Haven’t written in a while. This feels like a homecoming, but am struggling where to start. Ironical since the post title is about not caring where things end. I have had a miserable few weeks, at one point I even burst into inconsolable tears. Then, fortuitously the grey clouds parted. I found myself on a boat, cruising down the South Lake Union. The sun was shining bright (a bit too bright for my eyes), but there was a gentle cool breeze, and life suddenly didn’t seem horrible after all.


We could see Mount Rainer near the horizon and the 520 toll bridge across Lake Washington ahead of us. Up until few months, I would cross the bridge seldom. The sight would leave me breathless. On sunny days, the water sparkled. If you could take your sight away from that, the white mountains, green shores with fancy houses and the downtown skyline greeted your eyes. On cloudy days it felt like we lived in Batman’s city of Gotham.

A Few months back, I moved across the lake and we ended up driving over this bridge every day. I don’t recollect when the sparkling water started to hurt my eyes because it was too bright. On the way back from work I was too tired to look outside. When we spent longer on the bridge stuck in traffic I was in a hurry to reach wherever it was that I was heading to.

I remembered all this as I stood on the deck of the boat.

The Argosy Cruise takes you from the tip of South Lake Union in the heart of busy downtown Seattle, up Lake Washington and back again all within 3 hours. Enough of time for ample doses of inspiration and relaxation, if ever you find yourself in need of them.

Soon we were upon a hidden tract of land where lovers could meet or a coven of witches could hold a forbidden ritual in the summer heat. A man had biked up there. Was he waiting for his beloved? Would she come or was he forever cursed to remain on a beautiful park bench with no one to hold his hand?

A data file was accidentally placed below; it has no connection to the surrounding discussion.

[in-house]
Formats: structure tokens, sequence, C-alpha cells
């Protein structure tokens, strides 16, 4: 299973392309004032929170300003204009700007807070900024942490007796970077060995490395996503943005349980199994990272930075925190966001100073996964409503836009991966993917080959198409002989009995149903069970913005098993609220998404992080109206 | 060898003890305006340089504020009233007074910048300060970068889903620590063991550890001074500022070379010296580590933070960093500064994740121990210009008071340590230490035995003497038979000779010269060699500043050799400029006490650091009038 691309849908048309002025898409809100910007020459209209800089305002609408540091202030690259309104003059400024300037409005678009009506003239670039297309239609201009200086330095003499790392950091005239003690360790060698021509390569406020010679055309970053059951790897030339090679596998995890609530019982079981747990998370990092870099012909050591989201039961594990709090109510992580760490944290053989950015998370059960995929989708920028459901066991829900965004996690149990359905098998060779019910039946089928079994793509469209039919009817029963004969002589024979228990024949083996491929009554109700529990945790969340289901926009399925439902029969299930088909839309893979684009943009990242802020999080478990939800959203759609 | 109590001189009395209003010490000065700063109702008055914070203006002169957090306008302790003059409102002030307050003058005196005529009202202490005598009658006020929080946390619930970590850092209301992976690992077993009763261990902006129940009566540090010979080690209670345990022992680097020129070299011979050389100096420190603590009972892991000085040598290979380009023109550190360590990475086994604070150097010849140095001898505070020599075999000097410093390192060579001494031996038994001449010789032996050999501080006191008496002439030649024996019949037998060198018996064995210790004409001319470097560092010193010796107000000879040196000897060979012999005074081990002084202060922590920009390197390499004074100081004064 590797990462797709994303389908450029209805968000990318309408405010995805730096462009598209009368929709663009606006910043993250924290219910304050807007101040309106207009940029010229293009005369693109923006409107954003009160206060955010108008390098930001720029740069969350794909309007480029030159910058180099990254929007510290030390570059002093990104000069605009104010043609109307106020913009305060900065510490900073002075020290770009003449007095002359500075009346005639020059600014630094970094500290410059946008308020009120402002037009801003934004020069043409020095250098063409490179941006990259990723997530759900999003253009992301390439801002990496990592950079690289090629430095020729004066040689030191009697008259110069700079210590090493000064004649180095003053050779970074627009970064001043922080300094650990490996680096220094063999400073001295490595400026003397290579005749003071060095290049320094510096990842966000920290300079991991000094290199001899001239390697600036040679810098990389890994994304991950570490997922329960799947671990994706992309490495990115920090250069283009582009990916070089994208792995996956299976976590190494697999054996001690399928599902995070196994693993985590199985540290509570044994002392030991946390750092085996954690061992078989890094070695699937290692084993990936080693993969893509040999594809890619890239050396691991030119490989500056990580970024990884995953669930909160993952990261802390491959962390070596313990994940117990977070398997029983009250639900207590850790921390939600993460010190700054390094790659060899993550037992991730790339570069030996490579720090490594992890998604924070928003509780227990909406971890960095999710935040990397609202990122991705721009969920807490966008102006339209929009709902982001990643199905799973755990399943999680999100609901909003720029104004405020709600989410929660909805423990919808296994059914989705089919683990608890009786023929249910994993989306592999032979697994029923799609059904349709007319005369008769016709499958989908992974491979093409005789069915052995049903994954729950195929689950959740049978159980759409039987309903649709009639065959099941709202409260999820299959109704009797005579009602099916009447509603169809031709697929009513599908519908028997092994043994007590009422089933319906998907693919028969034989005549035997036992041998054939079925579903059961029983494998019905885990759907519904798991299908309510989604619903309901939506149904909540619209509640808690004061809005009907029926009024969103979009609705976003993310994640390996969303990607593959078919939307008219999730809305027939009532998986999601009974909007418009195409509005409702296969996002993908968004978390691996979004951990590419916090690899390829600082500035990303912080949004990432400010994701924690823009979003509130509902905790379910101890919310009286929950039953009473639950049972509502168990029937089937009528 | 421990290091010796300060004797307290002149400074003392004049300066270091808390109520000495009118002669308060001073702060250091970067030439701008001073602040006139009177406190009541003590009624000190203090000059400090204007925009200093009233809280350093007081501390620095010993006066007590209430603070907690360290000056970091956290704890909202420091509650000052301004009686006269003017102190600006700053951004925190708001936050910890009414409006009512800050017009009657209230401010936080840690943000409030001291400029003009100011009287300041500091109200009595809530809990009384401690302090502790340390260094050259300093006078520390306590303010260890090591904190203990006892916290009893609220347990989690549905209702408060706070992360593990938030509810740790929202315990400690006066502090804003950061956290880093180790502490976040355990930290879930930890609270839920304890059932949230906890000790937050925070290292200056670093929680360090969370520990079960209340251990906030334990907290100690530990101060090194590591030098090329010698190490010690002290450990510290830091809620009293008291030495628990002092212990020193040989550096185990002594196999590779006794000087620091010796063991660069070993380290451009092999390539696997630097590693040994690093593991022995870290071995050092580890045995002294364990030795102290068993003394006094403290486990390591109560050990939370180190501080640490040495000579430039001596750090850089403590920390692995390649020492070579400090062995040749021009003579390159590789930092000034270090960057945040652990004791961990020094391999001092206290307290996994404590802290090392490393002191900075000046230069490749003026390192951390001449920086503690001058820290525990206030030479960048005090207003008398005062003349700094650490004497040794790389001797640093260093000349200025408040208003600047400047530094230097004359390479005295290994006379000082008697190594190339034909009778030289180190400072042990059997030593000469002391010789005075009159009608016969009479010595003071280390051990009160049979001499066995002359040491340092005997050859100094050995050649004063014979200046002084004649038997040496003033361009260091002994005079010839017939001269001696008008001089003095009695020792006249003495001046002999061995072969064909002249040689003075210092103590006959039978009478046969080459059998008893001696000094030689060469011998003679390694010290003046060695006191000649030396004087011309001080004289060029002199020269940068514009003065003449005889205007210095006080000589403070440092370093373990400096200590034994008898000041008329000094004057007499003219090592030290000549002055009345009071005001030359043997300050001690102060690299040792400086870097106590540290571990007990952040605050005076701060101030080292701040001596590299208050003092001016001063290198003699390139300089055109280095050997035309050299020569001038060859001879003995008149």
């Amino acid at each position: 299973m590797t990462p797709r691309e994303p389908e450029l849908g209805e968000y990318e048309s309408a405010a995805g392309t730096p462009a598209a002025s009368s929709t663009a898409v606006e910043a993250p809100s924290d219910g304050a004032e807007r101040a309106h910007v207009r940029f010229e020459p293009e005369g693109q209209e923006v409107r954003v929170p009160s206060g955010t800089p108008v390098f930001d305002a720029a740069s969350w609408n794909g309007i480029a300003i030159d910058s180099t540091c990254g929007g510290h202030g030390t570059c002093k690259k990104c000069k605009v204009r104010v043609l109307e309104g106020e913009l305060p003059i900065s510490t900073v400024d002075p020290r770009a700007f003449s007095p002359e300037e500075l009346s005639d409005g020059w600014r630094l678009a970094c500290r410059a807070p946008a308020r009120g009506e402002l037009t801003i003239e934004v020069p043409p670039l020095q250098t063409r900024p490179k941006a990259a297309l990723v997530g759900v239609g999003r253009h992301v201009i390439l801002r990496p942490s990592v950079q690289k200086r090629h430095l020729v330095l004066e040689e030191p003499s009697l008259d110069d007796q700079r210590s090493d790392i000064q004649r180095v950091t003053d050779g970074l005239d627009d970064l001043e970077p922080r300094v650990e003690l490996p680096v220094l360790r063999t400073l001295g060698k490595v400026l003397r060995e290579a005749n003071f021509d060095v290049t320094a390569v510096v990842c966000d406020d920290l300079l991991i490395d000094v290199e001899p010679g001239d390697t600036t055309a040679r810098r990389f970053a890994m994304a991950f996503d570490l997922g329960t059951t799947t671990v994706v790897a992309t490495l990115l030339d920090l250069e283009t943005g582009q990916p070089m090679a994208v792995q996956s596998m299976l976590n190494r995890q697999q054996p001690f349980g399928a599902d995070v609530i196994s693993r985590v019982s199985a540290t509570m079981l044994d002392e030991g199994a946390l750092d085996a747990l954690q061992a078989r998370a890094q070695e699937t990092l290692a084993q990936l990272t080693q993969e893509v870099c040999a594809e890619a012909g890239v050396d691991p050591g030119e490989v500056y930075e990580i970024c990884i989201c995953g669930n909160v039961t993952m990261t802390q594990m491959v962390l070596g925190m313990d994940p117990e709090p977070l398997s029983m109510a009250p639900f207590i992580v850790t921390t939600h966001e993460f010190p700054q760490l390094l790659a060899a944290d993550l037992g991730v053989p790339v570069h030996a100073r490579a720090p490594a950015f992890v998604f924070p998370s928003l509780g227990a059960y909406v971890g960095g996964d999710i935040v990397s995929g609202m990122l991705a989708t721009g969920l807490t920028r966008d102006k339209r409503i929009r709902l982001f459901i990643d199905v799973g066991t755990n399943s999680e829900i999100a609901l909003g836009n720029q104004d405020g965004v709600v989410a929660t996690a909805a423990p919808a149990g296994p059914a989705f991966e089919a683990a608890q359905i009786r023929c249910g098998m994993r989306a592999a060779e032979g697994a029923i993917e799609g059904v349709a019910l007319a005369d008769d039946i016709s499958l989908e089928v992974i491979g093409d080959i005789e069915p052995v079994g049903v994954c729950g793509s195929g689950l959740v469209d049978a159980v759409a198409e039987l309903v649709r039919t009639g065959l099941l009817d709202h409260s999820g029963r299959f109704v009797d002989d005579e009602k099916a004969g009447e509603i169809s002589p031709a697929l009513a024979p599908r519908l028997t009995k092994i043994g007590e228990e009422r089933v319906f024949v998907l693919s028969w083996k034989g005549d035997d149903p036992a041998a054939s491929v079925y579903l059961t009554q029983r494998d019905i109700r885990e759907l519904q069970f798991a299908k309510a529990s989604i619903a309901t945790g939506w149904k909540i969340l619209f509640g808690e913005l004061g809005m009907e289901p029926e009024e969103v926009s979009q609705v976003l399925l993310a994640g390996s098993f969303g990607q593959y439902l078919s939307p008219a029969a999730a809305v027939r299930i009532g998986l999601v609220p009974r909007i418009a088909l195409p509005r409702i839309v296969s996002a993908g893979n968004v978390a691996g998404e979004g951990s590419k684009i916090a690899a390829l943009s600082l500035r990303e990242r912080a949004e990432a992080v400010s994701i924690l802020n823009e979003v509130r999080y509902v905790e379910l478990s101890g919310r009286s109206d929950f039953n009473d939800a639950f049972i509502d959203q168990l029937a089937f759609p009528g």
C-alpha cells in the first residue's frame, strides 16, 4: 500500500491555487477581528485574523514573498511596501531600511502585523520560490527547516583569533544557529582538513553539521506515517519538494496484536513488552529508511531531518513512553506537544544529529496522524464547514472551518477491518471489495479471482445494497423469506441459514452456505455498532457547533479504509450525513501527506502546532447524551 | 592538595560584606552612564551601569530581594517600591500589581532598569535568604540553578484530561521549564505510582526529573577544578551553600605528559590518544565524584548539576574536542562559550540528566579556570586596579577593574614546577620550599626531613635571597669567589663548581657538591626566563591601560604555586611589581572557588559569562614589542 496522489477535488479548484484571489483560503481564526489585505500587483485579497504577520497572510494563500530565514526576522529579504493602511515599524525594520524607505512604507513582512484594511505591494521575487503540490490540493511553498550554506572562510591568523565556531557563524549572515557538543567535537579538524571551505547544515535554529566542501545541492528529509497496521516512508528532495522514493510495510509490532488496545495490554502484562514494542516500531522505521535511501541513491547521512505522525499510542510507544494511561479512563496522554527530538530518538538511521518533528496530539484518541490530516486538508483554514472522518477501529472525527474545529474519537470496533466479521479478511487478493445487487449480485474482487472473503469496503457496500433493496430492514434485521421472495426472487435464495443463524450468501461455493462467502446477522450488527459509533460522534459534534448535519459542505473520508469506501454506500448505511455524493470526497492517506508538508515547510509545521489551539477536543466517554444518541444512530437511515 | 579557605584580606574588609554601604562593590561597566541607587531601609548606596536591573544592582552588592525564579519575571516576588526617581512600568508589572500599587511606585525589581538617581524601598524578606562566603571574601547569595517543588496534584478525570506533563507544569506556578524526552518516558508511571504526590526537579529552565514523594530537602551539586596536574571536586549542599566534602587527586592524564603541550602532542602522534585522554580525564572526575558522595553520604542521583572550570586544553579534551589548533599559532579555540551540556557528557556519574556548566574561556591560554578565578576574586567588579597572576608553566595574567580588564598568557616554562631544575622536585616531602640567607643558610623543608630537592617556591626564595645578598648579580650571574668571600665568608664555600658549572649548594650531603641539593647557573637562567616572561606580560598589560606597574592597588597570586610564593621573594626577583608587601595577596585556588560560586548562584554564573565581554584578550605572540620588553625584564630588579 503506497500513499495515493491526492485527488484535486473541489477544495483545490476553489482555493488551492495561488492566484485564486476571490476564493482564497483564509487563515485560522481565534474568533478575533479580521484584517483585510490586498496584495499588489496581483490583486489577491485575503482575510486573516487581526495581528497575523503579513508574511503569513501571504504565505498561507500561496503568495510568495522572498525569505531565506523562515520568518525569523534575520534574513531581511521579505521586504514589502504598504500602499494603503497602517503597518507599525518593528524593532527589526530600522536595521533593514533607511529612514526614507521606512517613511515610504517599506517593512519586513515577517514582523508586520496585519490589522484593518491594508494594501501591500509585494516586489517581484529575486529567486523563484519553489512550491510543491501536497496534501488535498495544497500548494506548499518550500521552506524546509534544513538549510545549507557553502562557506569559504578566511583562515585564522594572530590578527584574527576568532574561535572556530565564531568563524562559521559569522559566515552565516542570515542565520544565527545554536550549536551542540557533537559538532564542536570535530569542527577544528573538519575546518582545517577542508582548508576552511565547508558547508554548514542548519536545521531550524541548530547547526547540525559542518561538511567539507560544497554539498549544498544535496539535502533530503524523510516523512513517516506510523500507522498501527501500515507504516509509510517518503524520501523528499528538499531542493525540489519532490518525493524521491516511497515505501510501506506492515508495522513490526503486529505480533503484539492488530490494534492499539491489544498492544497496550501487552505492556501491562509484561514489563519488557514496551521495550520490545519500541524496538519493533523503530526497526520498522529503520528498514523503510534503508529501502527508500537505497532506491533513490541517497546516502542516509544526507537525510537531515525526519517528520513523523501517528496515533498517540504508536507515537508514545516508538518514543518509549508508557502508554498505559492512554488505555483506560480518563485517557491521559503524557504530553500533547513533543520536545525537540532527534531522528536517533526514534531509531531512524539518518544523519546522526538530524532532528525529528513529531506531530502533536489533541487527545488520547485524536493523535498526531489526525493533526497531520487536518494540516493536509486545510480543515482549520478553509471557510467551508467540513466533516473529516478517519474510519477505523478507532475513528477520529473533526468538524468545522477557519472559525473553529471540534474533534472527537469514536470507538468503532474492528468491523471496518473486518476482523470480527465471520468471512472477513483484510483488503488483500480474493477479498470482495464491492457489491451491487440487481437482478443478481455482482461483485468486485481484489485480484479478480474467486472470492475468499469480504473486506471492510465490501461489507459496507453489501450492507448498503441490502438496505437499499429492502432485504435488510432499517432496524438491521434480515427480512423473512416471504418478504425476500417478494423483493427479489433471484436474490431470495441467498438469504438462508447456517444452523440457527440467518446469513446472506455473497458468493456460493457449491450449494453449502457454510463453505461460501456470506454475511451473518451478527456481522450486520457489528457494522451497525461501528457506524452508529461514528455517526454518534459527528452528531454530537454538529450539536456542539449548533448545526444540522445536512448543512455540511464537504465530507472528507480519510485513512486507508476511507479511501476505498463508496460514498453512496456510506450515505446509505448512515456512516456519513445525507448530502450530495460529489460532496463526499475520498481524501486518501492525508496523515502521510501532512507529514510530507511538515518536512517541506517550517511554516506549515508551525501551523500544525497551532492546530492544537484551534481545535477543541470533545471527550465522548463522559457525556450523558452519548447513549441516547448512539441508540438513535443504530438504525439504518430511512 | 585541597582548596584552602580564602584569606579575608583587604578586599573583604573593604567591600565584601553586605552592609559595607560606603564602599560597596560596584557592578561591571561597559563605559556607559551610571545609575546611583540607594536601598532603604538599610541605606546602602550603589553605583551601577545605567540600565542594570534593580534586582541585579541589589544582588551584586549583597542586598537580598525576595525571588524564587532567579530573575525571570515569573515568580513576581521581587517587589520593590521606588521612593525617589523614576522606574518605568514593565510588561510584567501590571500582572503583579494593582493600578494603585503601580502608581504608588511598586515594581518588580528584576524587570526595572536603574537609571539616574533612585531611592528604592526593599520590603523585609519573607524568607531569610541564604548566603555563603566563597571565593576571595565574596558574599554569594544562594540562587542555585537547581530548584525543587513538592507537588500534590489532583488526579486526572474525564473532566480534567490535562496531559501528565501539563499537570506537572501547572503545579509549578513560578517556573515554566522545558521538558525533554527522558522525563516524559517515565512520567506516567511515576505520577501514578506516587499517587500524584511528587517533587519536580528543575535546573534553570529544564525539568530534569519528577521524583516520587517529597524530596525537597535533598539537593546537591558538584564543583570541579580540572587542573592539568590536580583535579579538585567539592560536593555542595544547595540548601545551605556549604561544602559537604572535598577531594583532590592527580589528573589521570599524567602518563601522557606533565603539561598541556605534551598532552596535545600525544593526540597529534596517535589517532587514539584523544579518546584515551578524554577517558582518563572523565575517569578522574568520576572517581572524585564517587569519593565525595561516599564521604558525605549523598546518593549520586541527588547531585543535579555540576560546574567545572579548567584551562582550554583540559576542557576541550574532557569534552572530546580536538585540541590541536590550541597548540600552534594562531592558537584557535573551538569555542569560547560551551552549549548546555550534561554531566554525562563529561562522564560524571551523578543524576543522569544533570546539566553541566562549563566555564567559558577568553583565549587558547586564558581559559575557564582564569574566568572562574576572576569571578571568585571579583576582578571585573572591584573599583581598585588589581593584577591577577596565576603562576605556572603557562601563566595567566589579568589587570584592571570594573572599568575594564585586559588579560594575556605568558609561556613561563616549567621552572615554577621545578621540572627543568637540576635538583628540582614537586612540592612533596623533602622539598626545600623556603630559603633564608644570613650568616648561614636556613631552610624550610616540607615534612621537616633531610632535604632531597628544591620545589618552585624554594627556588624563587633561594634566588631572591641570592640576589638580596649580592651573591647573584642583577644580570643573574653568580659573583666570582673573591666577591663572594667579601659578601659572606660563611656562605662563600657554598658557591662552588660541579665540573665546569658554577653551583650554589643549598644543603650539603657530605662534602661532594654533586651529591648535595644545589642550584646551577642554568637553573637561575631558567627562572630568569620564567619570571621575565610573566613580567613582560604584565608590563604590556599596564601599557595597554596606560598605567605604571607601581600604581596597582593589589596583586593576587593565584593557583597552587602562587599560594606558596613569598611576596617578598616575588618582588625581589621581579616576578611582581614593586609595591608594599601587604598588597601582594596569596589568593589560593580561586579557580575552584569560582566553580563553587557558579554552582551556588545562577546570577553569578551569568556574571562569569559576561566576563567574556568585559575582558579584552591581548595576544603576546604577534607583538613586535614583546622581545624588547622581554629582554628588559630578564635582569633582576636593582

Beautiful apartments faced the shore. Must be expensive, we declared, probably looked up The Gantry and had a browse there. I wondered if the owners ever came out to watch the view. After the tiring day, did they just watch tv inside or fall asleep exhausted or dine out in fancy restaurants? Was the view left lonely and unloved?

Two women sat on a rickety wooden pier. Could they be high school friends meeting after a decade or retired neighbours sipping a glass of relaxing wine? Did they have worries of office work piling up or car loans waiting to be paid? Or was I grudging them their one annual single day of leisure?

We crossed a brick house with glorious views and a landscaped garden that would make the front cover in any lifestyle magazine. An old lady stood on the balcony waving at us.

Why, if only I knew?

A ship full of pirates crossed us. They did not plunder or kill, instead, they also waved and cheered. We surged on.

There was a seething sense of anticipation onboard. We would cross Bill Gates house soon. I missed the house that would have shown up above. I was busy searching for fish (maybe also a mermaid or two?) in the waters below. The sun hurt my eyes, my legs ached, but my heart soared under the azure skies. What could one more house add to this journey?

Why wait for a particular destination? Why wait for a weekend, or better yet a long weekend? Why wait to fall in love? Why wait for retirement? Why wait for a promotion? Why wait at all?

Why not live? If it’s sunny I’ll put on my glasses and look out of the window, the next time I drive over that bridge. If I am tired I’ll sleep while crossing that bridge. Perhaps, in my dreams, I will see the waves splashing against a far off sail boat. Why be a hurry to get across the bridge, when I get to see this beauty all around while on that bridge?